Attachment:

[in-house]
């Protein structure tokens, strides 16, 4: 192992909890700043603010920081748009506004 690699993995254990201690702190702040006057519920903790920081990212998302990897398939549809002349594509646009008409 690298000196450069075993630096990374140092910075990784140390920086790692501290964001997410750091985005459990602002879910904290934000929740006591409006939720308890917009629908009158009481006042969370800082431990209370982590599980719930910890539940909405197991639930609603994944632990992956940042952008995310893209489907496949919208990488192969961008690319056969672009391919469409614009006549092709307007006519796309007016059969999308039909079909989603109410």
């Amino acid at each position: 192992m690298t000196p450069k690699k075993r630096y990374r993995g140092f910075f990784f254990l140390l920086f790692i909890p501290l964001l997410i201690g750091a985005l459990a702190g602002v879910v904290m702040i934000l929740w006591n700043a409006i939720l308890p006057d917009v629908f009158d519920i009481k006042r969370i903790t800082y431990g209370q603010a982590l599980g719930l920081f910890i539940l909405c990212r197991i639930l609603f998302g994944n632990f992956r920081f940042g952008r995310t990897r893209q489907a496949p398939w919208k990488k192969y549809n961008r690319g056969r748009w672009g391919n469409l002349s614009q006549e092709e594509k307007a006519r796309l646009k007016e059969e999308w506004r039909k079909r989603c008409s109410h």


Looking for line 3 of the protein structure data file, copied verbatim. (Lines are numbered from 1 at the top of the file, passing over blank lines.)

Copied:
């Amino acid at each position: 192992m690298t000196p450069k690699k075993r630096y990374r993995g140092f910075f990784f254990l140390l920086f790692i909890p501290l964001l997410i201690g750091a985005l459990a702190g602002v879910v904290m702040i934000l929740w006591n700043a409006i939720l308890p006057d917009v629908f009158d519920i009481k006042r969370i903790t800082y431990g209370q603010a982590l599980g719930l920081f910890i539940l909405c990212r197991i639930l609603f998302g994944n632990f992956r920081f940042g952008r995310t990897r893209q489907a496949p398939w919208k990488k192969y549809n961008r690319g056969r748009w672009g391919n469409l002349s614009q006549e092709e594509k307007a006519r796309l646009k007016e059969e999308w506004r039909k079909r989603c008409s109410h």